The key isn’t to find the best prompt for the format or genre; the key is to find what works best for you. Try a variety of different prompts. You may find writing while looking at a picture works best one day where writing from a random list of items works best the next day.

When you see a prompt that makes you think: “oh, this will be fun” or “oh, this will be hard” that’s the prompt you want. Both will get the gears turning in your mind and the words flowing onto the page.

A Few of My Favorites

The good news here is that writing prompts are all around you. I’ve recommended a few of best creative writing prompts for me, and hopefully you, below:

  1. Look around your desk, room, or house, or even outside your window. Pick an item or object and tell that item or object’s story. Where did you get it? Who had it before? Did you or a family member make it? Don’t know? Make up the answers.
  2. Play the Why Game—Ever been around a little kid that seems only to know the word “why?” Do that and make up answers as to why. You can start with something like: I’m writing a sentence. (Why?) Because I want to tell you about the turtles. (Why?) Because turtles are cool. (Why?) Keep going until you don’t need the “why” anymore.
  3. The Amazing Story Generator (ISBN-13: 978-1452111001)—I’ve used this book for years. It is a spiral bound “choose your adventure” style book with split pages that can be mixed and matched. You could start with something like: “While on a second honeymoon, an identical twin, is reunited with a long-lost twin.” Then, flip one section, like the character, to get: “While on a second honeymoon, a pathological liar is reunited with a long-lost twin.”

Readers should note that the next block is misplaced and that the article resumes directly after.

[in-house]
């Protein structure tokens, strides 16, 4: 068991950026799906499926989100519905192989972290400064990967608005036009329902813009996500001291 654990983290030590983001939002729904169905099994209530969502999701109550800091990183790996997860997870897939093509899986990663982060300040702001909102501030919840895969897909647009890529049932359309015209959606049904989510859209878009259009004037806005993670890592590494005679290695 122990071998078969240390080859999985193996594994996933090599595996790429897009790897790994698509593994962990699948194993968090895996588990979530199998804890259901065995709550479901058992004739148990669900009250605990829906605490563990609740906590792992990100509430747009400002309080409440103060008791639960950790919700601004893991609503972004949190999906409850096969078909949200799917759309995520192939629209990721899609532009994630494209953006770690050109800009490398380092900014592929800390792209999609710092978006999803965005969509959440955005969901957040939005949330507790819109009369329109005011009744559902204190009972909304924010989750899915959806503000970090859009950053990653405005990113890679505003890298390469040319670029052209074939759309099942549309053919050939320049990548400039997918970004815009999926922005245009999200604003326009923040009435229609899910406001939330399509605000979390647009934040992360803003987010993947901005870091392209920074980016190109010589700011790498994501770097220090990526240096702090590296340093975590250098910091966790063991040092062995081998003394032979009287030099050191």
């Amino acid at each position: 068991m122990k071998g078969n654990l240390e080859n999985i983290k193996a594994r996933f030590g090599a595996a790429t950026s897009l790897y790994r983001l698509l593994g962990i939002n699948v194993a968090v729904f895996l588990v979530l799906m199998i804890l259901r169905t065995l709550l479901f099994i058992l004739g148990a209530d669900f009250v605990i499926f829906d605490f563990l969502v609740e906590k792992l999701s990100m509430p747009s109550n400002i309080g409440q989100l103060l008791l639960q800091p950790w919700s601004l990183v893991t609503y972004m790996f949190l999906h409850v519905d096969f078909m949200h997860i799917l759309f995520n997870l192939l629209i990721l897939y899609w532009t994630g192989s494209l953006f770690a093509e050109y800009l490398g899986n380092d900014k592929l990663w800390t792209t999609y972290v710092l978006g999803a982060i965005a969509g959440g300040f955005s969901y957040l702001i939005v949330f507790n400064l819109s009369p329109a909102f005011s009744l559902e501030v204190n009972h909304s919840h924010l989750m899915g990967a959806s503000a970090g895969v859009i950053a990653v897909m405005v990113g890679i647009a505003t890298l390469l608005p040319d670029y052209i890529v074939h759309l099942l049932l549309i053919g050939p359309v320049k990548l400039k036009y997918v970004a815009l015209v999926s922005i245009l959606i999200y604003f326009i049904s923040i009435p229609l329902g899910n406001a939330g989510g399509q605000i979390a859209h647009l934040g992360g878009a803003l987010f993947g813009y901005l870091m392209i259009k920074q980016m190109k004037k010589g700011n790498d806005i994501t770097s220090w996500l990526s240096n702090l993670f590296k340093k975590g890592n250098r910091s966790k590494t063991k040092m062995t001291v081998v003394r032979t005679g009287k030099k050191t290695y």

4. Rory’s Story Cubes (dice or app)—The story cubes come in sets of nine dice with simple pictures on each side. Roll two, three, or all nine and use the images to start writing. How you interpret the image is up to you.
  5. A Writer’s Book of Days: A Spirited Companion and Lively Muse for the Writing Life (ISBN-13: 978-1577319368)—This is my go-to book when I need a writing prompt for writer’s block. Confession—I haven’t read the chapter material even though I use the prompts whenever I feel particularly stuck.

Using prompts can be a great way to conquer the blank page. Prompts can open up a pathway for you to start thinking about one thing and leapfrog into any number of other stories. Focus on what works for you, on what helps your writing get started and don’t worry about whether a prescribed list targets you as a writer or the writing you want to do. Trust your creativity and the prompt to set the words inside you free.

Ready to dive in? Check out the Write the First Word Facebook Page for the 30-Day Prompt Challenge.